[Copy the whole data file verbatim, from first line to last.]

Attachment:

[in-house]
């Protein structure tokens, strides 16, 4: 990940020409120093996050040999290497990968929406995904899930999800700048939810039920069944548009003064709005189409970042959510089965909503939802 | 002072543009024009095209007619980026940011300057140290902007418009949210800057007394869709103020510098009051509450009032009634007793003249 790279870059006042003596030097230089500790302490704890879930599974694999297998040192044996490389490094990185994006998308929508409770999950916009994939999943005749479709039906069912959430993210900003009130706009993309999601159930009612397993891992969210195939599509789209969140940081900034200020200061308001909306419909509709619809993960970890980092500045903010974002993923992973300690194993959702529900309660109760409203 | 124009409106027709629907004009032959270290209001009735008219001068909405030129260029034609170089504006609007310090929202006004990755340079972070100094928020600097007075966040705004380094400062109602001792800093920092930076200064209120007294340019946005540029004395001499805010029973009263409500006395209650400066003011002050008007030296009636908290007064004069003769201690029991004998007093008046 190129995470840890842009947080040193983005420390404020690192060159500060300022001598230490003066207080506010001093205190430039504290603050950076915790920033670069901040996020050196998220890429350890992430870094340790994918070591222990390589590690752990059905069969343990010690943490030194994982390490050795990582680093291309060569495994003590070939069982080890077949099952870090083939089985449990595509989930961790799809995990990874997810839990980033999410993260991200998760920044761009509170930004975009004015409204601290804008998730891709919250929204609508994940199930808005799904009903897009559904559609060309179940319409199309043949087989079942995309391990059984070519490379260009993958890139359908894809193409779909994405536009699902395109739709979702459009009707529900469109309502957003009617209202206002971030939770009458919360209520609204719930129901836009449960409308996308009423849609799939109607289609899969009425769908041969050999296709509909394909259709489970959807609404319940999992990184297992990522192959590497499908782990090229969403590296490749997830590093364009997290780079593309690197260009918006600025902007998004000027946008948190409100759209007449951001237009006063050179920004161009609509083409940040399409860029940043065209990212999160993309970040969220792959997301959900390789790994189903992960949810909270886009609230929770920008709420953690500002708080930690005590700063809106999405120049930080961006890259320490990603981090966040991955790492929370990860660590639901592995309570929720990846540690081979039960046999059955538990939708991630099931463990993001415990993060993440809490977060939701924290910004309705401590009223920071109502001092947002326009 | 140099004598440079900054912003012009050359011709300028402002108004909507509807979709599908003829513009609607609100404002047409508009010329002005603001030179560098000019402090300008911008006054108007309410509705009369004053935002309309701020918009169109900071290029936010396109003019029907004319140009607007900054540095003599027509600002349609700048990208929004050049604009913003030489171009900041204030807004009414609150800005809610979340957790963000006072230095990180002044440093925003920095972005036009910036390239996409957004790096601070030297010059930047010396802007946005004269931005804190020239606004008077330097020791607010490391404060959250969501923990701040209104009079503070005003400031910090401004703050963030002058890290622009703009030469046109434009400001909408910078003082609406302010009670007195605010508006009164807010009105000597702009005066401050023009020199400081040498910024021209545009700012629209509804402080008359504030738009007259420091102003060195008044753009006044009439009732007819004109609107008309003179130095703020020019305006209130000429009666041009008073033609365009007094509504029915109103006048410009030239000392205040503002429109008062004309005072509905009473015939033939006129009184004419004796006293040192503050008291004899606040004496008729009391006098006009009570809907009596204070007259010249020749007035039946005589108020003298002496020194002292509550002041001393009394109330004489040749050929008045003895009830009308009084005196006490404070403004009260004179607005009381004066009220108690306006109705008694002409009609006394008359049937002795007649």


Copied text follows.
[in-house]
């Protein structure tokens, strides 16, 4: 990940020409120093996050040999290497990968929406995904899930999800700048939810039920069944548009003064709005189409970042959510089965909503939802 | 002072543009024009095209007619980026940011300057140290902007418009949210800057007394869709103020510098009051509450009032009634007793003249 790279870059006042003596030097230089500790302490704890879930599974694999297998040192044996490389490094990185994006998308929508409770999950916009994939999943005749479709039906069912959430993210900003009130706009993309999601159930009612397993891992969210195939599509789209969140940081900034200020200061308001909306419909509709619809993960970890980092500045903010974002993923992973300690194993959702529900309660109760409203 | 124009409106027709629907004009032959270290209001009735008219001068909405030129260029034609170089504006609007310090929202006004990755340079972070100094928020600097007075966040705004380094400062109602001792800093920092930076200064209120007294340019946005540029004395001499805010029973009263409500006395209650400066003011002050008007030296009636908290007064004069003769201690029991004998007093008046 190129995470840890842009947080040193983005420390404020690192060159500060300022001598230490003066207080506010001093205190430039504290603050950076915790920033670069901040996020050196998220890429350890992430870094340790994918070591222990390589590690752990059905069969343990010690943490030194994982390490050795990582680093291309060569495994003590070939069982080890077949099952870090083939089985449990595509989930961790799809995990990874997810839990980033999410993260991200998760920044761009509170930004975009004015409204601290804008998730891709919250929204609508994940199930808005799904009903897009559904559609060309179940319409199309043949087989079942995309391990059984070519490379260009993958890139359908894809193409779909994405536009699902395109739709979702459009009707529900469109309502957003009617209202206002971030939770009458919360209520609204719930129901836009449960409308996308009423849609799939109607289609899969009425769908041969050999296709509909394909259709489970959807609404319940999992990184297992990522192959590497499908782990090229969403590296490749997830590093364009997290780079593309690197260009918006600025902007998004000027946008948190409100759209007449951001237009006063050179920004161009609509083409940040399409860029940043065209990212999160993309970040969220792959997301959900390789790994189903992960949810909270886009609230929770920008709420953690500002708080930690005590700063809106999405120049930080961006890259320490990603981090966040991955790492929370990860660590639901592995309570929720990846540690081979039960046999059955538990939708991630099931463990993001415990993060993440809490977060939701924290910004309705401590009223920071109502001092947002326009 | 140099004598440079900054912003012009050359011709300028402002108004909507509807979709599908003829513009609607609100404002047409508009010329002005603001030179560098000019402090300008911008006054108007309410509705009369004053935002309309701020918009169109900071290029936010396109003019029907004319140009607007900054540095003599027509600002349609700048990208929004050049604009913003030489171009900041204030807004009414609150800005809610979340957790963000006072230095990180002044440093925003920095972005036009910036390239996409957004790096601070030297010059930047010396802007946005004269931005804190020239606004008077330097020791607010490391404060959250969501923990701040209104009079503070005003400031910090401004703050963030002058890290622009703009030469046109434009400001909408910078003082609406302010009670007195605010508006009164807010009105000597702009005066401050023009020199400081040498910024021209545009700012629209509804402080008359504030738009007259420091102003060195008044753009006044009439009732007819004109609107008309003179130095703020020019305006209130000429009666041009008073033609365009007094509504029915109103006048410009030239000392205040503002429109008062004309005072509905009473015939033939006129009184004419004796006293040192503050008291004899606040004496008729009391006098006009009570809907009596204070007259010249020749007035039946005589108020003298002496020194002292509550002041001393009394109330004489040749050929008045003895009830009308009084005196006490404070403004009260004179607005009381004066009220108690306006109705008694002409009609006394008359049937002795007649």